Wednesday, August 19, 2015

Text Books, Tuition and Harvard

In an interesting post Mankiw has a bit on the ratio of text book prices to annual tuition. Now there is quite a bit of apples and oranges here. But it is worth the study.

1. Text books have expanded in complexity and useless fill in the last 150+ years. For example I gave my granddaughter an 1880 algebra book, she is going into 7th grade and completing that course. You see algebra has not changed a great deal. In fact current texts contain more confusing extraneous materials that a good old 1880 version is just fine. I used an 1895 Geometry one for grandsons and that was sufficient. And yes they all cost less than $5.00.

2. The production of text books, on the printer's side have dropped dramatically. The promotion costs have expanded. Getting someone to use the latest version of Calculus, and yes Macroeconomics, just pushes up the price, and the cost falls on sales not production. Nothing is new in Calculus, at least for the past 100 years. So get an old book for a couple of dollars and you are set.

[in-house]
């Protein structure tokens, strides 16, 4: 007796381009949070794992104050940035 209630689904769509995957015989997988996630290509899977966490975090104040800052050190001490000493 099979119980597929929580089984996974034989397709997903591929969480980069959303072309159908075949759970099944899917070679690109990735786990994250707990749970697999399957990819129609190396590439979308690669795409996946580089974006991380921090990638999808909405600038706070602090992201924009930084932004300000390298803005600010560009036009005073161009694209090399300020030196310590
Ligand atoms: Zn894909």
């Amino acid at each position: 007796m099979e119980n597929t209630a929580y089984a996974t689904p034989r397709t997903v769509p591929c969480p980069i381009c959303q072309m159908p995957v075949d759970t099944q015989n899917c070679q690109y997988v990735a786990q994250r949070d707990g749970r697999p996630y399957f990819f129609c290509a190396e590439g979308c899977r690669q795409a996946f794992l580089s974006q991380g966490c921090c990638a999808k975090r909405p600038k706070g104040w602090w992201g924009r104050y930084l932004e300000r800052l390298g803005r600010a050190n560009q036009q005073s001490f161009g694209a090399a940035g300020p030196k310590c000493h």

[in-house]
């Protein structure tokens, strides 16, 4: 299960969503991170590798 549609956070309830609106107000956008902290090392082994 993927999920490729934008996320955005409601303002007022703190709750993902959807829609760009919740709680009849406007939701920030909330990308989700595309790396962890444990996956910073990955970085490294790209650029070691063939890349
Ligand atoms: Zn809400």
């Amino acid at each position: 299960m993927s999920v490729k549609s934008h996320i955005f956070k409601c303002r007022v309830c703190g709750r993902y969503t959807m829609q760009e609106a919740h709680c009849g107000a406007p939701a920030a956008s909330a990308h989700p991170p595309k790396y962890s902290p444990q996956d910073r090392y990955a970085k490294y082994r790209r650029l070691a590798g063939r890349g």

3. Tuition reflects a lost more over head now than 150 years ago. Just think, there was no Title IX, and all the other mandated Government stuff. Text books did not do that.

4. Production efficiency in pedagogy seems to have been negative, less teaching student-hours and more other stuff.

It is a worthwhile observation but worthy of a great deal more insight.